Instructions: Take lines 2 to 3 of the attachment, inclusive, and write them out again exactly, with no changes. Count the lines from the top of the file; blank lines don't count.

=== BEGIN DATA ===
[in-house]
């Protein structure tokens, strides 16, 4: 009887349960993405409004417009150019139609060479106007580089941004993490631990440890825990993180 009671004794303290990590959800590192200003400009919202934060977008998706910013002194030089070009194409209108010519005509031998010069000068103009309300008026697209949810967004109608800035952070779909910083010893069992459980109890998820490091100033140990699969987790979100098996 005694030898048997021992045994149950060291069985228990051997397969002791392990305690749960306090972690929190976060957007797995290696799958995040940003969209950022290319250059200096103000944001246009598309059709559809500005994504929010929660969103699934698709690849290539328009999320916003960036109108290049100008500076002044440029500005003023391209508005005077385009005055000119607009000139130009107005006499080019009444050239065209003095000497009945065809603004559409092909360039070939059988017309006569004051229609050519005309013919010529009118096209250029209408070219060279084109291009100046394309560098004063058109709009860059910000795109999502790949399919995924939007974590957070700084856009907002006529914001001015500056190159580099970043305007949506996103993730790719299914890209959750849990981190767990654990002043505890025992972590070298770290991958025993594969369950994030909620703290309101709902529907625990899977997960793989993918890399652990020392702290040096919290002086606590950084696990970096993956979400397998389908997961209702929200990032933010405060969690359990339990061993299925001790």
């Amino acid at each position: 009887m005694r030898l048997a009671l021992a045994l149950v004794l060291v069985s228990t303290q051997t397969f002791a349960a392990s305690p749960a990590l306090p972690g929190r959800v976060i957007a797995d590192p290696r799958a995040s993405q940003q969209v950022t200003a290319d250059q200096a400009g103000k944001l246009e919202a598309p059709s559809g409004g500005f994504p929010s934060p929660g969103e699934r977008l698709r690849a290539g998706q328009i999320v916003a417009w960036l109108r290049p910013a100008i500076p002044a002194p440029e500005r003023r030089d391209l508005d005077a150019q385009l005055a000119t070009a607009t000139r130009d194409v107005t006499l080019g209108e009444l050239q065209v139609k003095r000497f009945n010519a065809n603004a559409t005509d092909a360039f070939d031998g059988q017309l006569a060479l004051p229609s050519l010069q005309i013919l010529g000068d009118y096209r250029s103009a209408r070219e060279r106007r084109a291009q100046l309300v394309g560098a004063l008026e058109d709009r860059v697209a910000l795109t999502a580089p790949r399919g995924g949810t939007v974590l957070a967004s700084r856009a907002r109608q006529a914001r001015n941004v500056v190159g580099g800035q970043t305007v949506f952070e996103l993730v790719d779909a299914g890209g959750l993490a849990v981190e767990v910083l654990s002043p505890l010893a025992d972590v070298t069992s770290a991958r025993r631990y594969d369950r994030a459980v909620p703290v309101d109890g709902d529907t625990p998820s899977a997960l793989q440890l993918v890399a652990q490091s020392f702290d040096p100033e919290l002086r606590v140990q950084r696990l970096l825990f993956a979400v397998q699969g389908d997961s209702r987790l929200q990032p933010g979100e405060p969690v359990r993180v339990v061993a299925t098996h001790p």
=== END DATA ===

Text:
């Protein structure tokens, strides 16, 4: 009887349960993405409004417009150019139609060479106007580089941004993490631990440890825990993180 009671004794303290990590959800590192200003400009919202934060977008998706910013002194030089070009194409209108010519005509031998010069000068103009309300008026697209949810967004109608800035952070779909910083010893069992459980109890998820490091100033140990699969987790979100098996 005694030898048997021992045994149950060291069985228990051997397969002791392990305690749960306090972690929190976060957007797995290696799958995040940003969209950022290319250059200096103000944001246009598309059709559809500005994504929010929660969103699934698709690849290539328009999320916003960036109108290049100008500076002044440029500005003023391209508005005077385009005055000119607009000139130009107005006499080019009444050239065209003095000497009945065809603004559409092909360039070939059988017309006569004051229609050519005309013919010529009118096209250029209408070219060279084109291009100046394309560098004063058109709009860059910000795109999502790949399919995924939007974590957070700084856009907002006529914001001015500056190159580099970043305007949506996103993730790719299914890209959750849990981190767990654990002043505890025992972590070298770290991958025993594969369950994030909620703290309101709902529907625990899977997960793989993918890399652990020392702290040096919290002086606590950084696990970096993956979400397998389908997961209702929200990032933010405060969690359990339990061993299925001790």
């Amino acid at each position: 009887m005694r030898l048997a009671l021992a045994l149950v004794l060291v069985s228990t303290q051997t397969f002791a349960a392990s305690p749960a990590l306090p972690g929190r959800v976060i957007a797995d590192p290696r799958a995040s993405q940003q969209v950022t200003a290319d250059q200096a400009g103000k944001l246009e919202a598309p059709s559809g409004g500005f994504p929010s934060p929660g969103e699934r977008l698709r690849a290539g998706q328009i999320v916003a417009w960036l109108r290049p910013a100008i500076p002044a002194p440029e500005r003023r030089d391209l508005d005077a150019q385009l005055a000119t070009a607009t000139r130009d194409v107005t006499l080019g209108e009444l050239q065209v139609k003095r000497f009945n010519a065809n603004a559409t005509d092909a360039f070939d031998g059988q017309l006569a060479l004051p229609s050519l010069q005309i013919l010529g000068d009118y096209r250029s103009a209408r070219e060279r106007r084109a291009q100046l309300v394309g560098a004063l008026e058109d709009r860059v697209a910000l795109t999502a580089p790949r399919g995924g949810t939007v974590l957070a967004s700084r856009a907002r109608q006529a914001r001015n941004v500056v190159g580099g800035q970043t305007v949506f952070e996103l993730v790719d779909a299914g890209g959750l993490a849990v981190e767990v910083l654990s002043p505890l010893a025992d972590v070298t069992s770290a991958r025993r631990y594969d369950r994030a459980v909620p703290v309101d109890g709902d529907t625990p998820s899977a997960l793989q440890l993918v890399a652990q490091s020392f702290d040096p100033e919290l002086r606590v140990q950084r696990l970096l825990f993956a979400v397998q699969g389908d997961s209702r987790l929200q990032p933010g979100e405060p969690v359990r993180v339990v061993a299925t098996h001790p």